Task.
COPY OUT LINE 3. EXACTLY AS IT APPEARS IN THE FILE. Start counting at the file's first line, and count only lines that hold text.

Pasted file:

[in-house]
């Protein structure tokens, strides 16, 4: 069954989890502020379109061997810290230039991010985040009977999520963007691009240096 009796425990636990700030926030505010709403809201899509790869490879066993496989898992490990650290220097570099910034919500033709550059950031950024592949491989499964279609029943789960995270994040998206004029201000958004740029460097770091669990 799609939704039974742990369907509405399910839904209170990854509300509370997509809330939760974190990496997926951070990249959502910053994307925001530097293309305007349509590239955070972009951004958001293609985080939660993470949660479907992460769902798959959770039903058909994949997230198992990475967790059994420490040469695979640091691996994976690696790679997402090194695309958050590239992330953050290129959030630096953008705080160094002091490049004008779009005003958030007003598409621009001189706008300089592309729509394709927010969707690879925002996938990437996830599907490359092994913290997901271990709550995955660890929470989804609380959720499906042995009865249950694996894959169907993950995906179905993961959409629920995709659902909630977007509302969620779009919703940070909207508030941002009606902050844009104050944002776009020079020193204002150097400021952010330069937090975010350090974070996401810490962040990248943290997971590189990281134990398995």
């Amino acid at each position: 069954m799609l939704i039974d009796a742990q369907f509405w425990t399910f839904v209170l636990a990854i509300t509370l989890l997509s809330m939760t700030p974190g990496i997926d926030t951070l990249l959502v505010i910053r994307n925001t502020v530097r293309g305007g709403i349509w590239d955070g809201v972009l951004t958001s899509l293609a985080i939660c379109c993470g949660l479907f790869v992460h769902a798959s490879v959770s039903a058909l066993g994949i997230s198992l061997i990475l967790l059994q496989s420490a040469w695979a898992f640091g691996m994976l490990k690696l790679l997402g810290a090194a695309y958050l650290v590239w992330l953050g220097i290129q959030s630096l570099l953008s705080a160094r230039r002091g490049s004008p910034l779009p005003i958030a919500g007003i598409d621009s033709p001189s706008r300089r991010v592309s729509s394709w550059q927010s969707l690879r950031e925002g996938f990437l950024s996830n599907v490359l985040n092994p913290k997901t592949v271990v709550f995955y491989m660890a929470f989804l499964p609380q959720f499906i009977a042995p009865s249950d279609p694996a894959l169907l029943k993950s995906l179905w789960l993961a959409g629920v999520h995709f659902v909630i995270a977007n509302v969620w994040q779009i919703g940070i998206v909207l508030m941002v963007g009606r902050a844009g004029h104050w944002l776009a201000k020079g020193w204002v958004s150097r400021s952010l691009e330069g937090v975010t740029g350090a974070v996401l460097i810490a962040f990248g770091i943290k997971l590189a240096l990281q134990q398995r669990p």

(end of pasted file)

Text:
């Amino acid at each position: 069954m799609l939704i039974d009796a742990q369907f509405w425990t399910f839904v209170l636990a990854i509300t509370l989890l997509s809330m939760t700030p974190g990496i997926d926030t951070l990249l959502v505010i910053r994307n925001t502020v530097r293309g305007g709403i349509w590239d955070g809201v972009l951004t958001s899509l293609a985080i939660c379109c993470g949660l479907f790869v992460h769902a798959s490879v959770s039903a058909l066993g994949i997230s198992l061997i990475l967790l059994q496989s420490a040469w695979a898992f640091g691996m994976l490990k690696l790679l997402g810290a090194a695309y958050l650290v590239w992330l953050g220097i290129q959030s630096l570099l953008s705080a160094r230039r002091g490049s004008p910034l779009p005003i958030a919500g007003i598409d621009s033709p001189s706008r300089r991010v592309s729509s394709w550059q927010s969707l690879r950031e925002g996938f990437l950024s996830n599907v490359l985040n092994p913290k997901t592949v271990v709550f995955y491989m660890a929470f989804l499964p609380q959720f499906i009977a042995p009865s249950d279609p694996a894959l169907l029943k993950s995906l179905w789960l993961a959409g629920v999520h995709f659902v909630i995270a977007n509302v969620w994040q779009i919703g940070i998206v909207l508030m941002v963007g009606r902050a844009g004029h104050w944002l776009a201000k020079g020193w204002v958004s150097r400021s952010l691009e330069g937090v975010t740029g350090a974070v996401l460097i810490a962040f990248g770091i943290k997971l590189a240096l990281q134990q398995r669990p």